The US in 2006 proposed that India sign the following 3 foundational agreements to facilitate increased defense co-operation
- Logistics Support Agreement (LSA). Now known as Logistics Exchange Memorandum of Agreement (LEMOA)
- Communication Interoperability and Security Memorandum Agreement (CISMOA)
- Basic Exchange and Cooperation Agreement for Geo-Spatial Cooperation (BECA)
On October 27, 2020, India and the US signed the Basic Exchange and Cooperation Agreement (BECA) for Geo-Spatial Cooperation on October 27, 2020 following the third U.S.-India 2+2 Ministerial Dialogue. Earlier, in 2016, India and the US signed the LEMOA and in 2018, COMCASA.
India has now fulfilled its end of the bargain in its quest to facilitate increased defense co-operation. How about the US.
In 2012, India and the US signed the Defense Trade and Technology Initiative (DTTI) aimed at streamlining the approval process for release of US technology to India; removing bureaucratic hurdles with the aim of increasing defense trade and exploiting the potential for co-production/co-development.
Eight years later there has been no release of US technology to India.
The press statement by Raksha Mantri Shri Raj Nath Singh following India- USA 2+2 ministerial dialog in New Delhi on October 27, 2020 states
"In the Defence Industrial Cooperation area, we had a very candid and useful discussion. Recent initiative of 'Atmanirbhar Bharat' in Defence sector was underlined as a key driver and a guiding factor of our Defence Industrial Cooperation. I highlighted the capabilities of Indian Defence Industry and their usefulness in the supply chain of major US platforms and systems. We have identified priority Near-Term projects for joint development between respective agencies, which need to be fast tacked under the DTTI and resolved to work together in Defence R&D more efficiently."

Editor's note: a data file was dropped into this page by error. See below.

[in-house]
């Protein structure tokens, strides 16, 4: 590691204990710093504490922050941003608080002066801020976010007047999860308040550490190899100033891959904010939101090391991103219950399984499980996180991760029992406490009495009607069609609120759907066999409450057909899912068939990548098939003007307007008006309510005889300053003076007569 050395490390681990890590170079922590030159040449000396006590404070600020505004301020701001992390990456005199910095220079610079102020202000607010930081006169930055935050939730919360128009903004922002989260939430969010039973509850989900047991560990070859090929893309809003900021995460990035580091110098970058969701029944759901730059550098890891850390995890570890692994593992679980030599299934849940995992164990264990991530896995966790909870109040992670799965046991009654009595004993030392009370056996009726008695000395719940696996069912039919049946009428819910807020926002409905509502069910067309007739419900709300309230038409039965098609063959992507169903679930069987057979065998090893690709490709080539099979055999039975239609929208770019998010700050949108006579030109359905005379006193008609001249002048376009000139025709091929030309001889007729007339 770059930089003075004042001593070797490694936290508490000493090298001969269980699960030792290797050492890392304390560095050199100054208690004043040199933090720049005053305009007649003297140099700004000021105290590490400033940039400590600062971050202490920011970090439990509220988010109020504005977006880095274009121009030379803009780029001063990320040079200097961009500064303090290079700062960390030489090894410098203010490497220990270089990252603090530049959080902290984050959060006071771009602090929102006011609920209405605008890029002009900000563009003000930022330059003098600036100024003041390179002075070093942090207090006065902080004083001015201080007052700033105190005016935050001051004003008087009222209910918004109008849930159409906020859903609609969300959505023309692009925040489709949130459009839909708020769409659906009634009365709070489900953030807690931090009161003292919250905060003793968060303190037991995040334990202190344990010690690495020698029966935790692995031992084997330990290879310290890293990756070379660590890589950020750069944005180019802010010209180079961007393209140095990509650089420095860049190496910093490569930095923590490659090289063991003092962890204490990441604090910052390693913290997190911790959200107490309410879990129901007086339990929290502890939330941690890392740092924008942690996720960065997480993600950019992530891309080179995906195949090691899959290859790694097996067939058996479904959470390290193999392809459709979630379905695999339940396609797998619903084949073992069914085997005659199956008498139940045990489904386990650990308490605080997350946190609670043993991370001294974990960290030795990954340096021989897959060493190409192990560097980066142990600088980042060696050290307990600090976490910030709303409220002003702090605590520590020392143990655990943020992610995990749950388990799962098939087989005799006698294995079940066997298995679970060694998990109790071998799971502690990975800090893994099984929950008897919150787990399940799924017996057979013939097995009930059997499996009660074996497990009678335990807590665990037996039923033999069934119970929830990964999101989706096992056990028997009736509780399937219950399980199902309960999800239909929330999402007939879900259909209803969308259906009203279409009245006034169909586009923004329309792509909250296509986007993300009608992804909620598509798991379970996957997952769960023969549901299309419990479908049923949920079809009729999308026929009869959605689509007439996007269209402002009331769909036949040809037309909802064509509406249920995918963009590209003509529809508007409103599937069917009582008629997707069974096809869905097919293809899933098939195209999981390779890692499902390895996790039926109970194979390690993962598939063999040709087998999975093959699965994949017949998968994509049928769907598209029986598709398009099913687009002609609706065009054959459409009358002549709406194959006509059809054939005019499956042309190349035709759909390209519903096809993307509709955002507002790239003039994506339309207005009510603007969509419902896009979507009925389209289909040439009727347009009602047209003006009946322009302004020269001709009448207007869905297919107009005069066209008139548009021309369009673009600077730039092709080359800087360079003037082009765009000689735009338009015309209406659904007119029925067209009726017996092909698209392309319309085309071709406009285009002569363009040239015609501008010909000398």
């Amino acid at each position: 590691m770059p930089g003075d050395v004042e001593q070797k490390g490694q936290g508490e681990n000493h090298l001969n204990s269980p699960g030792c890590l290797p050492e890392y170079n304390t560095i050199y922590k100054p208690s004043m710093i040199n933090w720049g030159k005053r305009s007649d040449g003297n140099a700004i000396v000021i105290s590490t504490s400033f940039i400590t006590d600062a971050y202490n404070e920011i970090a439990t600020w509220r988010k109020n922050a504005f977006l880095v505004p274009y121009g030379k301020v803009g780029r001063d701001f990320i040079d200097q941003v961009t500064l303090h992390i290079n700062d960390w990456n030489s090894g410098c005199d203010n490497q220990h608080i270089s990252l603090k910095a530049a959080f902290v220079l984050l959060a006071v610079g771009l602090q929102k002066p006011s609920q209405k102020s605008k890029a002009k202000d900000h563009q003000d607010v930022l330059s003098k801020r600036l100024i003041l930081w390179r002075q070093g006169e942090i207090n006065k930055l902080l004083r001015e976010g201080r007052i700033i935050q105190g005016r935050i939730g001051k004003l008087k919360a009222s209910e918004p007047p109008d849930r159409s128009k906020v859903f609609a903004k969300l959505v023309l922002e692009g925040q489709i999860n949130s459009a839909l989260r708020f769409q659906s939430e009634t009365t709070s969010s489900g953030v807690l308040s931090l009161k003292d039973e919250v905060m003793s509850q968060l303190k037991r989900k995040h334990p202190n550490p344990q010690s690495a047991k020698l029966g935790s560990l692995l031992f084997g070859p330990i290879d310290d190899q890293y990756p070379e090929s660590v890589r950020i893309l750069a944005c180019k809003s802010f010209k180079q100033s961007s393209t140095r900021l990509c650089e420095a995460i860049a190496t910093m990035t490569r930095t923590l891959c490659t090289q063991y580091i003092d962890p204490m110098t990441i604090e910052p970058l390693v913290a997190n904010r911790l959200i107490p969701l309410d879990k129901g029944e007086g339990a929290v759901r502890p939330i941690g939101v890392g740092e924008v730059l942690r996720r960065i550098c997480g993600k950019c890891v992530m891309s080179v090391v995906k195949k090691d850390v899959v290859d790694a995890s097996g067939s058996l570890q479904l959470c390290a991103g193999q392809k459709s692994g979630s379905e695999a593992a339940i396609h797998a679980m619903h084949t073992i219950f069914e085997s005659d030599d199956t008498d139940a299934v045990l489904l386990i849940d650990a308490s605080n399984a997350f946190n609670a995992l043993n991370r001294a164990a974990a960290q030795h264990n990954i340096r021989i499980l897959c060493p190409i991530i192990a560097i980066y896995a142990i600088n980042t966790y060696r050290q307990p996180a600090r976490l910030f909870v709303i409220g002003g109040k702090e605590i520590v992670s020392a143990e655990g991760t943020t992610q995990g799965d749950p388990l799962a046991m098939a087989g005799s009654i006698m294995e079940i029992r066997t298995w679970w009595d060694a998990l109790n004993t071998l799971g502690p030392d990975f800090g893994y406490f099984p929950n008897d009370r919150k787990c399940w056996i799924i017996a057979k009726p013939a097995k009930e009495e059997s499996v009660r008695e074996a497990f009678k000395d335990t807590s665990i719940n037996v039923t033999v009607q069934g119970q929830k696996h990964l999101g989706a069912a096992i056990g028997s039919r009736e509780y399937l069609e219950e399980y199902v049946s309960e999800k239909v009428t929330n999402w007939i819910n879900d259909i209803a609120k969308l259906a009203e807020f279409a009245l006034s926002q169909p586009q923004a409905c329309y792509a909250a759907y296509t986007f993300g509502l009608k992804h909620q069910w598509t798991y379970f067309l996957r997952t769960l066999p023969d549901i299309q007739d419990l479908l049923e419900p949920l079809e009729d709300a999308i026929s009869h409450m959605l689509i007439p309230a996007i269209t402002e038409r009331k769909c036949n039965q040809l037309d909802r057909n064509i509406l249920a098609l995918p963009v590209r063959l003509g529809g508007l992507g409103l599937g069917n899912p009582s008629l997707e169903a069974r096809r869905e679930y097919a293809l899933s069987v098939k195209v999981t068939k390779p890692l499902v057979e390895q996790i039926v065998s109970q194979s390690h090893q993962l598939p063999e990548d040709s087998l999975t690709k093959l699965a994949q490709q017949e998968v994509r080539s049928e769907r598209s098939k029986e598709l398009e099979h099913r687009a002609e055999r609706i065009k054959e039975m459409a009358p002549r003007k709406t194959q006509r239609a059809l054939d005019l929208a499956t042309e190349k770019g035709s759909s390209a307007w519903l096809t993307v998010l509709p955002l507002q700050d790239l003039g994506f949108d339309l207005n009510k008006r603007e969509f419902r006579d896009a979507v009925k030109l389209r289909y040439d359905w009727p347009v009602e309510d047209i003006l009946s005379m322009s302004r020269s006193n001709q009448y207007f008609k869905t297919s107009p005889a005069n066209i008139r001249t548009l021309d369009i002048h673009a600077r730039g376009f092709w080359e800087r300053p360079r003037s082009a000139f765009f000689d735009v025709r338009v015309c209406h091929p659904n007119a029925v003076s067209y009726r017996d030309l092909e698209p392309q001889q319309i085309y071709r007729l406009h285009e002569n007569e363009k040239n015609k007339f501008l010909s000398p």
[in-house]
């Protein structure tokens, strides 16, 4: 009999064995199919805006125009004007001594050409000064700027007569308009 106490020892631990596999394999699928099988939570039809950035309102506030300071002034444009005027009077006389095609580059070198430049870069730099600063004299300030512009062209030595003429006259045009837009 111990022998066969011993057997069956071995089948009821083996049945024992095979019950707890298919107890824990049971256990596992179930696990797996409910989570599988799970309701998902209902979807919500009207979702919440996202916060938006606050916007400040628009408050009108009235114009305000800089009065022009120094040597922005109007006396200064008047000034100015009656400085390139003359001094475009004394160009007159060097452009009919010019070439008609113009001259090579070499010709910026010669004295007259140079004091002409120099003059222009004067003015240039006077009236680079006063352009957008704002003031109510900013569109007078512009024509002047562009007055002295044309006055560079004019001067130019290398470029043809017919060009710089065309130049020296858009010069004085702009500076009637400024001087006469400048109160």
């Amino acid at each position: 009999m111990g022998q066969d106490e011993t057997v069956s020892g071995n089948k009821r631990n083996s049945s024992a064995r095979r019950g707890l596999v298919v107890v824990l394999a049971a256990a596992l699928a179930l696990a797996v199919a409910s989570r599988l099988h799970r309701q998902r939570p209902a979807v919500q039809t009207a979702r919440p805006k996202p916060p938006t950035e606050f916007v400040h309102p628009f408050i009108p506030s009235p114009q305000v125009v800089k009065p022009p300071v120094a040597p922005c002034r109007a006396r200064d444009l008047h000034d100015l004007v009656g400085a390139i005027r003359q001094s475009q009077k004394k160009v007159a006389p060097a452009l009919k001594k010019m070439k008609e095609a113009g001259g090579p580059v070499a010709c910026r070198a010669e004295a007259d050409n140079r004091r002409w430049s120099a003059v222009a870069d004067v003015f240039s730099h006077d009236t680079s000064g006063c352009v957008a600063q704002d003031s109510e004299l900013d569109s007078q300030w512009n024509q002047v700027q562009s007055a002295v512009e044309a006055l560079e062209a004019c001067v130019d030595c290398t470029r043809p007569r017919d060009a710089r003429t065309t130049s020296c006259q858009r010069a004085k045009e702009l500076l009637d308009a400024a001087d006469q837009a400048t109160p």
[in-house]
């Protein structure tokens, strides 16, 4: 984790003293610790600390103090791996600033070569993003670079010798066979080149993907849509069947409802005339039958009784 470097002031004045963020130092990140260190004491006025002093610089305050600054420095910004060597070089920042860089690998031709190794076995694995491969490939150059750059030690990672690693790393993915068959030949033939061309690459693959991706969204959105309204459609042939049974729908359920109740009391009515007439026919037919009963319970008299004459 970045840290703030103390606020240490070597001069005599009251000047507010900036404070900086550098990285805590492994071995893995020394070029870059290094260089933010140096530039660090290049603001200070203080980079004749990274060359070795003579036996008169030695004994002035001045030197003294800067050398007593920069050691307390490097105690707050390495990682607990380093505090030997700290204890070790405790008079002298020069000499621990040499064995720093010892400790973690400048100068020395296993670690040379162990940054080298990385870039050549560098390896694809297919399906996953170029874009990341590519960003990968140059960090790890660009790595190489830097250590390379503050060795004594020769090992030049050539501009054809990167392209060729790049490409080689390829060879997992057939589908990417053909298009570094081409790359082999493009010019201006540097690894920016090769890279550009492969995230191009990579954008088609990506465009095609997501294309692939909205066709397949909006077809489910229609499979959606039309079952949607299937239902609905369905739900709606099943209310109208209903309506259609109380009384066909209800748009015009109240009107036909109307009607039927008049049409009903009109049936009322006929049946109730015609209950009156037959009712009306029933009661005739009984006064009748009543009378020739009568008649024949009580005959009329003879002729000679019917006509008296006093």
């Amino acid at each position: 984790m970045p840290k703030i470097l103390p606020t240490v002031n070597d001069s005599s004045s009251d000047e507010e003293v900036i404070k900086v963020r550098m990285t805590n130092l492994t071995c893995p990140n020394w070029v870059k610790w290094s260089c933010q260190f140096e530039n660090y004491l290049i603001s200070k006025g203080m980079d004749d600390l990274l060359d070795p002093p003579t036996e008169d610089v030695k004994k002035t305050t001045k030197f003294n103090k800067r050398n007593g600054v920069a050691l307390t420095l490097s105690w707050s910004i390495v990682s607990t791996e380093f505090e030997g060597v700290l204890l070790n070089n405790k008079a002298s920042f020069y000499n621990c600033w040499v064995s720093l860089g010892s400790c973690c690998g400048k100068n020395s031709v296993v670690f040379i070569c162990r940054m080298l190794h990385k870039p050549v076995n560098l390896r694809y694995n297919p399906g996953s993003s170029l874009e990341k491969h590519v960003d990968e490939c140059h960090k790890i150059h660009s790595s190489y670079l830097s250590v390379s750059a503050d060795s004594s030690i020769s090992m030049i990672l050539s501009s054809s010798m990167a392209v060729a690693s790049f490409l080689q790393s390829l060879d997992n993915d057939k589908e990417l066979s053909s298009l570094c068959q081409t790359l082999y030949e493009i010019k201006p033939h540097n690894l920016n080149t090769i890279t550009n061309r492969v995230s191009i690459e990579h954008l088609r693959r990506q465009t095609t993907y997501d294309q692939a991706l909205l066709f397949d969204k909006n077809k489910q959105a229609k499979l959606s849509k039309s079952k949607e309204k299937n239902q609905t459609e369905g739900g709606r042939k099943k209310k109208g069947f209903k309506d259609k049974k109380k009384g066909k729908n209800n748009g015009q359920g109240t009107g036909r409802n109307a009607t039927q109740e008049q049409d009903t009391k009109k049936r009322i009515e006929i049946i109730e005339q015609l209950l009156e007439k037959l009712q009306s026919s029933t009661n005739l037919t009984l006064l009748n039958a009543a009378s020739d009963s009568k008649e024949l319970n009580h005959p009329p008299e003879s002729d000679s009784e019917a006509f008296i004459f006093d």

The statement smacks of an underlying desperation on the part of India. As far as Atmanirbhar Bharat goes, India's strategic alliance with the US hasn't met Indian expectations. The alliance, however, has generously met US expectations through multi-billion dollar weapon system deals - P-8I, C-130, C-17, Apache 64E, Chinook Ch-47F - through government to government contracts.
Despite having signed 3 ironclad agreements that increase its security dependency on the US, India has not been able to win US trust for transfer of defense technology. The fact is, India will never be able to win US trust. I think we all know that.
Not that the US has ever categorically expressed a willingness to transfer US defense technology to India. After eight years of dangling the carrot of technology transfer under DTTI, the US is now offering India a role in its defense systems supply chain through limited private sector partnership under initiatives such as Industrial Security Annex (ISA) and Indian Defence Innovation Organization (DIO-iDEX) and U.S. Defense Innovation Unit (DIU) tieup
While private sector defense supply chain tie-ups could help create jobs in India, they will not help make India self reliant in indigenous weapon system development and manufacture. More likely, such tie-ups would perpetuate Indian dependence on the US. More troublingly, they will give unprecedented leverage to the US over Indian economic and foreign policy. The US is notorious for its sanctions regime and India has been at the receiving end. The spread and granularity of US sanctions would have made Shylock look like an amateur.
In contrast to the US approach on defense technology transfer, Russia has transferred to India technology for construction of nuclear power reactors for submarines and ships, cryogenic rocket engine, Brahmos missiles and Missile RF seekers without any leverage.
Today, China is a very credible US adversary because the Soviet Union and then Russia transferred critical defense technology to China which China built upon to not just match but even pull ahead of US technology. India could have done the same; perhaps it can still do so without surrendering its sovereignty and becoming a US vassal.